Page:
After a devastating ACL tear in the dying weeks of the 2011 season it was a surprise to even see Peterson suit up at full health. Not only has Peterson returned to full strength he has managed to return to top form and is playing at an All-Pro standard.
Considering it was foreseeable that Peterson would not even play this season, he is far and away the best running back in the league. Running behind an improved offensive line anchored by exceptional rookie left tackle Matt Kalil, Peterson is leading the league in rushing and has the Vikings moving in a positive direction.
Biggest Disappointments (Team): New Orleans Saints, runners up Buffalo Bills
After a 13-3 2011 in which Drew Brees broke numerous long standing passing records while compiling one of the most impressive statistical seasons ever, 2012 has seen the Saints absolutely derail.
They endured an offseason of turmoil that included Brees’ contract dispute and media campaign against Roger Goodell thanks to the Bounty scandal (and the subsequent suspensions).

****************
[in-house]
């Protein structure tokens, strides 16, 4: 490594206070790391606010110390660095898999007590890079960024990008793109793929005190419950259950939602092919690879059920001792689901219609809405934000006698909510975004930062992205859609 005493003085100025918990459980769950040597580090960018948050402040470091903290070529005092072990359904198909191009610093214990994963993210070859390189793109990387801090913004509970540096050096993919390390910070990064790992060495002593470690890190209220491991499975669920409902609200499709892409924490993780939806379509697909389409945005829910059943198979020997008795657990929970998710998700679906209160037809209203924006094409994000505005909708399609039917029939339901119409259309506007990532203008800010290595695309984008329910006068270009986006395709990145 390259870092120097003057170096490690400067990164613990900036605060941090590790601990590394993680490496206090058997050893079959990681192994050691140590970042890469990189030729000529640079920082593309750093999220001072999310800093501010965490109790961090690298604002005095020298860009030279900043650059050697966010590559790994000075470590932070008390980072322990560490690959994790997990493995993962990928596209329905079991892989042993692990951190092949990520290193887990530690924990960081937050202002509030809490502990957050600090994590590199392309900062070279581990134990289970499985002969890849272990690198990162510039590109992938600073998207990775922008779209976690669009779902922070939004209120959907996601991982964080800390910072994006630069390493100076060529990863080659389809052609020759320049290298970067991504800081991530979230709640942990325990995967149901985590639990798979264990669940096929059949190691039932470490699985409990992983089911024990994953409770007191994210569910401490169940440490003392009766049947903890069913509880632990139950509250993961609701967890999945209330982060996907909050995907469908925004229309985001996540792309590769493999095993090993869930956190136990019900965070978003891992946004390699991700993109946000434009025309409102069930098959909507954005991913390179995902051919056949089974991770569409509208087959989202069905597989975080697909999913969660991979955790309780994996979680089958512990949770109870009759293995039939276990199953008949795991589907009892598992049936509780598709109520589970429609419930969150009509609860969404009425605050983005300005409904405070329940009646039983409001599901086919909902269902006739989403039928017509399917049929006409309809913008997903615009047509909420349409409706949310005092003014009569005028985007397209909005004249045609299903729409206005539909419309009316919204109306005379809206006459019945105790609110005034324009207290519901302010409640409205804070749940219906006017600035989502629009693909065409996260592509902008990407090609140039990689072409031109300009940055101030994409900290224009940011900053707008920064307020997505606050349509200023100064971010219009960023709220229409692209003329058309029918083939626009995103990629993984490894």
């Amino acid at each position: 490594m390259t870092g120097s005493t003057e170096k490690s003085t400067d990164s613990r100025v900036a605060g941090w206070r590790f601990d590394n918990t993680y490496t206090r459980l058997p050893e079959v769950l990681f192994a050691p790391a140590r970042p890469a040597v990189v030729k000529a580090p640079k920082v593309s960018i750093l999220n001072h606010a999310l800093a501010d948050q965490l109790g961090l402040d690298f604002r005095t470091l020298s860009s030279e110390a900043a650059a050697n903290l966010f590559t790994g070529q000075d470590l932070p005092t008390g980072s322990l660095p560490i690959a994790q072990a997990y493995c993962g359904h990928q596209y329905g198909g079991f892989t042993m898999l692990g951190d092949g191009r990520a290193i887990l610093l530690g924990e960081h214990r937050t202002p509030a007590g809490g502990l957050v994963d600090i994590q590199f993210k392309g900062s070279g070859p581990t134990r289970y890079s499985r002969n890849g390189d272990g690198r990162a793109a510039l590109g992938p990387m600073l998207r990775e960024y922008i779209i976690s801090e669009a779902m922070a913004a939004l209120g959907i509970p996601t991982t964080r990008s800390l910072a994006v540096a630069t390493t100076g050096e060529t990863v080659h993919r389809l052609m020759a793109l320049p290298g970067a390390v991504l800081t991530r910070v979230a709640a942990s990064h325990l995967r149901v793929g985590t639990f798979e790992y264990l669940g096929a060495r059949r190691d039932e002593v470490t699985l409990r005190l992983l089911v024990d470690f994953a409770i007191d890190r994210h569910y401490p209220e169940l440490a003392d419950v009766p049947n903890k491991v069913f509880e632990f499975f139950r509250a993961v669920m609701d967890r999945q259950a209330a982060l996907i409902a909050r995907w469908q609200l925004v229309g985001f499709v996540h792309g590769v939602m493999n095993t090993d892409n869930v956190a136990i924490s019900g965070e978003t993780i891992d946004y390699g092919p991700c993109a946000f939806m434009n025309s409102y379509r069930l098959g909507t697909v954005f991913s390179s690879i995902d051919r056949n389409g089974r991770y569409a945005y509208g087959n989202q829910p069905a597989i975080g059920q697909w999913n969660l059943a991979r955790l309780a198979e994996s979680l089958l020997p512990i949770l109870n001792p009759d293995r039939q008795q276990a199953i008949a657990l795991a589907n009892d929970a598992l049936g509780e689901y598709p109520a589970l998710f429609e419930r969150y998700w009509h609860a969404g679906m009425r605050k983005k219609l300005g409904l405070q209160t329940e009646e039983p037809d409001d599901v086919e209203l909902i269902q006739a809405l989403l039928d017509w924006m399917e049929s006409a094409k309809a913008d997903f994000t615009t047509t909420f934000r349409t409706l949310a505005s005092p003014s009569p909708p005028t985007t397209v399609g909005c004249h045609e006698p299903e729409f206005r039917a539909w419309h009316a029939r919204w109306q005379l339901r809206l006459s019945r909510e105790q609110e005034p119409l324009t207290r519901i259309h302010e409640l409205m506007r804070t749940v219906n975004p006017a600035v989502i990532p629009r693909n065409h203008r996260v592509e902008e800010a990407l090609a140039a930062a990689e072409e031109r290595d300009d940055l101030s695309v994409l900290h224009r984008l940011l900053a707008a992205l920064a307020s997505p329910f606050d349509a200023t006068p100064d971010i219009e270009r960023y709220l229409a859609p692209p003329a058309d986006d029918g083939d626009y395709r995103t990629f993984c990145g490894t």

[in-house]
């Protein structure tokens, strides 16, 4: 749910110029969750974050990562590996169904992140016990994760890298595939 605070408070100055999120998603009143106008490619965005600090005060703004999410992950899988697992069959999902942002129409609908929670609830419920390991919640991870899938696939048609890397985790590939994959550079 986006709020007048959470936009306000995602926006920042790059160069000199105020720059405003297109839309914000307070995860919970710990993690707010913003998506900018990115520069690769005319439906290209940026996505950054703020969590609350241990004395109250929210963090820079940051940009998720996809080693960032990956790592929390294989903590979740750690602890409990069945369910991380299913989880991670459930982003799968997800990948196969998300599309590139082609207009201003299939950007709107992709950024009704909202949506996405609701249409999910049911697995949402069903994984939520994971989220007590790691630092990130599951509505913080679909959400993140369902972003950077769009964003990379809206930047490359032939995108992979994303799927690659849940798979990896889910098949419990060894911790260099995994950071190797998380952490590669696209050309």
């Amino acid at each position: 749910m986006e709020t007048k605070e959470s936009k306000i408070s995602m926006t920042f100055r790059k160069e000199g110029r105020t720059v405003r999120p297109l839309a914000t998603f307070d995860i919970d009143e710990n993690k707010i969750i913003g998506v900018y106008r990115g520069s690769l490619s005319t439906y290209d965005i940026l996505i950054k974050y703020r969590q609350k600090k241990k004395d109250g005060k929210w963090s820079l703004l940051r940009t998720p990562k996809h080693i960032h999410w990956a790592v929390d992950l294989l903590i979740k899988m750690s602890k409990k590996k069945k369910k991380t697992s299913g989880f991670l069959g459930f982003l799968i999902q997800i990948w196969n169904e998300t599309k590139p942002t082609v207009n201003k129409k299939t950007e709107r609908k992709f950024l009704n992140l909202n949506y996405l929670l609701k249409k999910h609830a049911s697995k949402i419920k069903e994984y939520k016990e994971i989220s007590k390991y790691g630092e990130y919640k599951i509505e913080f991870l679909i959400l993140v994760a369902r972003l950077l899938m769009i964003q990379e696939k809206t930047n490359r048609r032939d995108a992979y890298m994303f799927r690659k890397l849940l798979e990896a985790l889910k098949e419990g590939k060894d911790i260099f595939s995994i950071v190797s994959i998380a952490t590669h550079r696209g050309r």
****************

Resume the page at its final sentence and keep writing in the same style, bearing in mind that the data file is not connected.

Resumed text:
The Saints were a mess in the offseason and have been a mess on the field. Their shaky coaching situation combined with their lack of defensive talent have seen them crash back to earth in 2012.
The Saints’ defence is an open floodgate with New Orleans conceding 472 yards per game. Brees has shown that he is just a volume passer, second in the league in yards but trailing Matt Cassell and Russell Wilson in completion percentage.
The Saints can do absolutely nothing in defence and their attack is very ineffective and has been exposed as much time after time. The Saints right now are riding on reputation.
Biggest Disappointment (Player): Cam Newton (Carolina Panthers), runner up Drew Brees (New Orleans Saints)